Part of the reason I've avoided this is I hadn't even heard about it until I saw mention of it on my friend's blog. I'm still having trouble parsing exactly what happened.
That's a big part of why I've been silent for so long. All I knew until I saw that second post was that someone had been killed, allegedly because she refused violent sex, all taken from this blog post here.
While I could certainly see that any mention of "violent sex" or rape fantasy eventually gets us blamed and dragged through the media, I couldn't see the same direct parallels that something like the Glenn Marcus case would have. I didn't see any direct reference to sadomasochism at all -- what's "violent sex?" What's "sadomasochistic"? Were/are these people connected to the community in any way? I knew the answers to none of that until I saw Daisy's post today.
And, hell, I rarely if ever posted even about the killers and abusers known to be lurking in BDSM. I don't think I posted a lick anywhere about Glenn Marcus, for example, or paid enough attention to know his name, until I saw comments on blogs by his other slaves defending him. So I said "I'm not going to cover the Kercher murder; if any and every psycho who wants 'violent sex' (whatever that even is; like I said, that's so vague I don't know anyway) were my responsibility to talk about and deal with, I'd never get my own voice."
But then I saw this, from Daisy's latest post:
What really sets this case apart is the fact that Amanda had an ongoing narrative, as FOXY KNOXY--a MySpace blogger who openly wrote about BDSM scenarios and had something of a fan-base. One wonders if this case would keep us so enthralled if this pre-conceived character did not already exist, as the Columbine boys also had online personas that dovetailed with their real-life intentions. The Telegraph puts it very plainly, titling their update: AMANDA KNOX WROTE STORIES ABOUT RAPE (all that's required is an exclamation point, or several):Apparently this person was actually connected with BDSM in some way, did it or wrote about it and knew enough to call it that. And apparently she was popular enough that some people might get their ideas about it from her.
Which matters. People saw this. People read this. Her stories are now evidence in a criminal case. And of course it's shocking and titillating that she wrote them. Perhaps especially so, since she's a woman, and we all expect women not to have these fantasies.
I'm female and have them too. Should I be worried?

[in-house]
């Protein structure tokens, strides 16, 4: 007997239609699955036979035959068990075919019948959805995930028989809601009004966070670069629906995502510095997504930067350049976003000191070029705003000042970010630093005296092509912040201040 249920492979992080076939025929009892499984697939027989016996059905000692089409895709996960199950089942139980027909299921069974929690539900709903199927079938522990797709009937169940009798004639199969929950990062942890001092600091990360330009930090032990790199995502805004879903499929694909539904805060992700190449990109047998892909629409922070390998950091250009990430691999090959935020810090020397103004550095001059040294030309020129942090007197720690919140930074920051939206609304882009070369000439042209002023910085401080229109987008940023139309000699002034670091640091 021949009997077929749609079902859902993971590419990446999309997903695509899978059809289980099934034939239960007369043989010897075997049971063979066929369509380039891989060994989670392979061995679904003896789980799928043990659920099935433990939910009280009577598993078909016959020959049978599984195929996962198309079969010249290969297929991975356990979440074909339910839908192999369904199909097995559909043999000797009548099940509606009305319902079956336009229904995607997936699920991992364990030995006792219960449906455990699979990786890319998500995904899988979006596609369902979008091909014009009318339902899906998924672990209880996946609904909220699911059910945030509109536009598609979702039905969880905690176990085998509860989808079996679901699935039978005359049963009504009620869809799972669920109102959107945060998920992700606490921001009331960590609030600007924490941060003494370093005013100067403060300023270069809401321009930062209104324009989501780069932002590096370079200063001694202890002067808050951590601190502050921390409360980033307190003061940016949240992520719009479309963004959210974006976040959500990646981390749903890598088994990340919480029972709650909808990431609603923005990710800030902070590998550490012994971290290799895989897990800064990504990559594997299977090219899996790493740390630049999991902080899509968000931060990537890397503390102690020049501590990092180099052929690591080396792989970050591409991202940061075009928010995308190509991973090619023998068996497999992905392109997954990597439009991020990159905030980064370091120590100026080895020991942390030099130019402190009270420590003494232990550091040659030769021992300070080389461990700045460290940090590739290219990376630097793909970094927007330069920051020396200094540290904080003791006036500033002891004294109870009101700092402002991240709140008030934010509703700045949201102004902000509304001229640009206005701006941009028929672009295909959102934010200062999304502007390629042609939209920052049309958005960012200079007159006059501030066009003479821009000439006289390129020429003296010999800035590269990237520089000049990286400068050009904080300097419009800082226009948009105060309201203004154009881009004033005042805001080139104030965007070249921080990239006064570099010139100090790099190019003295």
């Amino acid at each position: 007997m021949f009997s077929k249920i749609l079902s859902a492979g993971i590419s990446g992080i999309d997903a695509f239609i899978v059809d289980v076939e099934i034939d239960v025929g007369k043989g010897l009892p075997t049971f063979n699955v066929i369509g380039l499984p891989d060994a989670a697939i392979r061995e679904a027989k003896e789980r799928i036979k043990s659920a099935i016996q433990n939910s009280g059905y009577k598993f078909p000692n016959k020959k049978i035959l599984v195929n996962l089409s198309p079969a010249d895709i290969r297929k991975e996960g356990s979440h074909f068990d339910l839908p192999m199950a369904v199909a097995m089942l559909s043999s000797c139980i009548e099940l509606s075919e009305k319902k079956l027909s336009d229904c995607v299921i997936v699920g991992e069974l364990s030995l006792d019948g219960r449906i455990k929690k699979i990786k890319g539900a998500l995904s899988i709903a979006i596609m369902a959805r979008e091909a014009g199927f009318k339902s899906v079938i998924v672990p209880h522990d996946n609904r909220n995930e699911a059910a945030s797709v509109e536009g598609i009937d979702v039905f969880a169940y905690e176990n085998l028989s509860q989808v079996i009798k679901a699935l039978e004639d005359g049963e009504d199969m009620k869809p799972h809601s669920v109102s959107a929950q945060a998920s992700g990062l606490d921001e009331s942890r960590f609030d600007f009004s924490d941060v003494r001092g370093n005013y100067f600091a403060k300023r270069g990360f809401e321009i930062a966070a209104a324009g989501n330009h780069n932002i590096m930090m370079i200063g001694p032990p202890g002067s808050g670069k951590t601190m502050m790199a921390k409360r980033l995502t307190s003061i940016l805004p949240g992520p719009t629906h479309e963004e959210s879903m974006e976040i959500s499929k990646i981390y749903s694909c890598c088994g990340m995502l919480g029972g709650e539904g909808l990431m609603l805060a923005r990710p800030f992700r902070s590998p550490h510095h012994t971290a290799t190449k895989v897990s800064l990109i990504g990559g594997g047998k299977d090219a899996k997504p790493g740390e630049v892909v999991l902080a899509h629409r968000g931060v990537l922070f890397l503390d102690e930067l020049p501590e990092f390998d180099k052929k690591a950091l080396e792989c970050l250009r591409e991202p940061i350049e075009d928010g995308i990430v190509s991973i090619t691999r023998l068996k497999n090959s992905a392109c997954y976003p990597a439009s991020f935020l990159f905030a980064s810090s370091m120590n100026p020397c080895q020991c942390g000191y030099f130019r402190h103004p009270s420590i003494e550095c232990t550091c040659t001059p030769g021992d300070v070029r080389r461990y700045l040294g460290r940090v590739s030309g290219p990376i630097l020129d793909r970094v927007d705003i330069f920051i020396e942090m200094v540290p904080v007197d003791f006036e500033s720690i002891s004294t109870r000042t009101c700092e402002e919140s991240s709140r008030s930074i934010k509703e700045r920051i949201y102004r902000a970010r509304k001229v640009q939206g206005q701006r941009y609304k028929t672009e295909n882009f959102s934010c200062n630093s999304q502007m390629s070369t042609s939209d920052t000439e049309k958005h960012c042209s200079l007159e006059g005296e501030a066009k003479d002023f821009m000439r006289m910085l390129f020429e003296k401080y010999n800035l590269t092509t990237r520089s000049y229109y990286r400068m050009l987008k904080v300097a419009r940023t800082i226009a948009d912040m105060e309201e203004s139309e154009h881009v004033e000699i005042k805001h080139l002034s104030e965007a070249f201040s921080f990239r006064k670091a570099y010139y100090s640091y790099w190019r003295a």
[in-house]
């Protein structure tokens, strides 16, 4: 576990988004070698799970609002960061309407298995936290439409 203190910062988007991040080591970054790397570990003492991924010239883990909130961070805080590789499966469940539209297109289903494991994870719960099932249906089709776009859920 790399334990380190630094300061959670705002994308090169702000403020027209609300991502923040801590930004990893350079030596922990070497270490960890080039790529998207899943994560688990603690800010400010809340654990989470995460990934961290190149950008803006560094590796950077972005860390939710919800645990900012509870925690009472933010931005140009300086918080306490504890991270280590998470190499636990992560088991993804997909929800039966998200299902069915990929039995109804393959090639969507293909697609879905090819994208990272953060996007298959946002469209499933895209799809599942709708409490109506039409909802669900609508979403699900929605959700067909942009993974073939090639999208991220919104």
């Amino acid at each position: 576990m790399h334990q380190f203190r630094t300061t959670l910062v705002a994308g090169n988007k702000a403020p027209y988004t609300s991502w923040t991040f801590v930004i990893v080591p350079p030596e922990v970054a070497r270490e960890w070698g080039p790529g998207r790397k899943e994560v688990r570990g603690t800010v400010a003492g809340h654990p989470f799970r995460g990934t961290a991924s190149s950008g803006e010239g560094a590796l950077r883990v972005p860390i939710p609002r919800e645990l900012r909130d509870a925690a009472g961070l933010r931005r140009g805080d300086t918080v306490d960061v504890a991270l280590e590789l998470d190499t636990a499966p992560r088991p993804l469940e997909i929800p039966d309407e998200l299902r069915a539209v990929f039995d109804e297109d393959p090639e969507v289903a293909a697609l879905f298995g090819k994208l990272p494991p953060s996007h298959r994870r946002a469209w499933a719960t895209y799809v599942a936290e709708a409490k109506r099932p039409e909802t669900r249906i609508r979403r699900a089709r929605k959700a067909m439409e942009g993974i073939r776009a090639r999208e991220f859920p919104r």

What frightens many bloggers, is how Amanda's blog is now being used as evidence.Honestly, I don't know enough about the case to know. I don't know how much evidence links this person to the crime, or if the real story is that there is no evidence and violent fantasy is all they're going on. Is it almost definitely clear what happened, and they're looking for more information about motive, or is this the principal evidence linking this person to the crime?
Moral of the story: Fantasies we write about may one day bite us in the ass, so be careful. For example, if I should write that a certain person makes me sick and I wish they would die, and they end up dead under questionable circumstances, does that automatically make me a suspect? (And if so, is that fair?)
If your roommate ends up raped and murdered and you have written fantasies on your blog about rape and murder, well, talk about some bad luck, huh?
And even if there is more evidence, what license does that really give the media to portray it all in this way?
I don't know. I've never hidden my fantasies. I've always thought that was the best policy. This raises more questions for me than answers, or concrete fears.
Does anyone know more about what happened?
Tuesday, 13 November 2007
Part 2 of Lisa being amazing. On BDSM:
Her implication is that being a sub, being a slave, being a bottom, whatever you want to call it, is completely passive. That basically, all you do is lay there while your top whips you, drips hot candle wax on you, ties you up in restraints, and so on. The top gives and the bottom receives. That the dynamic goes exactly one way. That the top has power and the bottom does not. That the dynamic is identical to the stereotypical heterosexual missionary sex act where the man plunges in and the woman just lays there and takes it. Healthy BDSM relationships just don’t work that way. They have to be highly interactive, with communication and power going both ways. The top has the power to do whatever she wants within the bottom’s boundaries, and the bottom has the power to stop it at any time. Trust is the primary facet of a strong relationship between a top and a bottom, and Ms. Croson does not even acknowledge this. She can’t afford to, since she wants her readers to view BDSM as abusive heterosexual practices taken to an extreme. The top as an angry, controlling wifebeater, the bottom as a submissive victim who can’t even bring herself to leave her abuser.